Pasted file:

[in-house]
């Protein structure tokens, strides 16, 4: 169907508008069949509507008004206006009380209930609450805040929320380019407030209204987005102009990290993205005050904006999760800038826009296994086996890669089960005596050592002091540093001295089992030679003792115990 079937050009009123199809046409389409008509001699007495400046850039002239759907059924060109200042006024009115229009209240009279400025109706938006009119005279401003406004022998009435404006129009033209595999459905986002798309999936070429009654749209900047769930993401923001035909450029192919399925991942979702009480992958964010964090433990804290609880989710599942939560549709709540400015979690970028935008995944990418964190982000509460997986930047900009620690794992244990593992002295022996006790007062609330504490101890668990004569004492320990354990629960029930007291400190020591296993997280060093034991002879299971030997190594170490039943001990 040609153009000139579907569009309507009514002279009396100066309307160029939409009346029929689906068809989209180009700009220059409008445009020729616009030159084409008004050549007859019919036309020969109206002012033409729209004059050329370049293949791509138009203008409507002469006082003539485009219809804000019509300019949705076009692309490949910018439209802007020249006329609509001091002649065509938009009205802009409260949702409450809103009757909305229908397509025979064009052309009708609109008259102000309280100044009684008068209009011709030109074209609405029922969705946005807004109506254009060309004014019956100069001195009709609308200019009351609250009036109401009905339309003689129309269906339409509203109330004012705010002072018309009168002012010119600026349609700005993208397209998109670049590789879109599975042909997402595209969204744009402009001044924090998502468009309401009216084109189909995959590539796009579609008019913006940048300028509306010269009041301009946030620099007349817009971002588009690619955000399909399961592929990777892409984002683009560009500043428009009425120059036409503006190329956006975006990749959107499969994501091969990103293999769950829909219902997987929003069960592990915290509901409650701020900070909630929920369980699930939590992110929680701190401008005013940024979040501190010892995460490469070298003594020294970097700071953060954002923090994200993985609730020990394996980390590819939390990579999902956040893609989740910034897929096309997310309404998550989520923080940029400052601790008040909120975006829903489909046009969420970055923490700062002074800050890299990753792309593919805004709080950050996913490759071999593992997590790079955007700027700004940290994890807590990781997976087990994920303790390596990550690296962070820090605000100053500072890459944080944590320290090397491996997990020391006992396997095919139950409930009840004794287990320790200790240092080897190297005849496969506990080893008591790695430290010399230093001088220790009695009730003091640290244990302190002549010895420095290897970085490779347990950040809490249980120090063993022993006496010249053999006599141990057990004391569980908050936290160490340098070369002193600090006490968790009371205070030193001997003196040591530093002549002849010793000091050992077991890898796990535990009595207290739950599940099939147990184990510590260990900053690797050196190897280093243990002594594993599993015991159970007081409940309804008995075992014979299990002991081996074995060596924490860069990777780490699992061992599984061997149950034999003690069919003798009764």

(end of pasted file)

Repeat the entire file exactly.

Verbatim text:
[in-house]
């Protein structure tokens, strides 16, 4: 169907508008069949509507008004206006009380209930609450805040929320380019407030209204987005102009990290993205005050904006999760800038826009296994086996890669089960005596050592002091540093001295089992030679003792115990 079937050009009123199809046409389409008509001699007495400046850039002239759907059924060109200042006024009115229009209240009279400025109706938006009119005279401003406004022998009435404006129009033209595999459905986002798309999936070429009654749209900047769930993401923001035909450029192919399925991942979702009480992958964010964090433990804290609880989710599942939560549709709540400015979690970028935008995944990418964190982000509460997986930047900009620690794992244990593992002295022996006790007062609330504490101890668990004569004492320990354990629960029930007291400190020591296993997280060093034991002879299971030997190594170490039943001990 040609153009000139579907569009309507009514002279009396100066309307160029939409009346029929689906068809989209180009700009220059409008445009020729616009030159084409008004050549007859019919036309020969109206002012033409729209004059050329370049293949791509138009203008409507002469006082003539485009219809804000019509300019949705076009692309490949910018439209802007020249006329609509001091002649065509938009009205802009409260949702409450809103009757909305229908397509025979064009052309009708609109008259102000309280100044009684008068209009011709030109074209609405029922969705946005807004109506254009060309004014019956100069001195009709609308200019009351609250009036109401009905339309003689129309269906339409509203109330004012705010002072018309009168002012010119600026349609700005993208397209998109670049590789879109599975042909997402595209969204744009402009001044924090998502468009309401009216084109189909995959590539796009579609008019913006940048300028509306010269009041301009946030620099007349817009971002588009690619955000399909399961592929990777892409984002683009560009500043428009009425120059036409503006190329956006975006990749959107499969994501091969990103293999769950829909219902997987929003069960592990915290509901409650701020900070909630929920369980699930939590992110929680701190401008005013940024979040501190010892995460490469070298003594020294970097700071953060954002923090994200993985609730020990394996980390590819939390990579999902956040893609989740910034897929096309997310309404998550989520923080940029400052601790008040909120975006829903489909046009969420970055923490700062002074800050890299990753792309593919805004709080950050996913490759071999593992997590790079955007700027700004940290994890807590990781997976087990994920303790390596990550690296962070820090605000100053500072890459944080944590320290090397491996997990020391006992396997095919139950409930009840004794287990320790200790240092080897190297005849496969506990080893008591790695430290010399230093001088220790009695009730003091640290244990302190002549010895420095290897970085490779347990950040809490249980120090063993022993006496010249053999006599141990057990004391569980908050936290160490340098070369002193600090006490968790009371205070030193001997003196040591530093002549002849010793000091050992077991890898796990535990009595207290739950599940099939147990184990510590260990900053690797050196190897280093243990002594594993599993015991159970007081409940309804008995075992014979299990002991081996074995060596924490860069990777780490699992061992599984061997149950034999003690069919003798009764």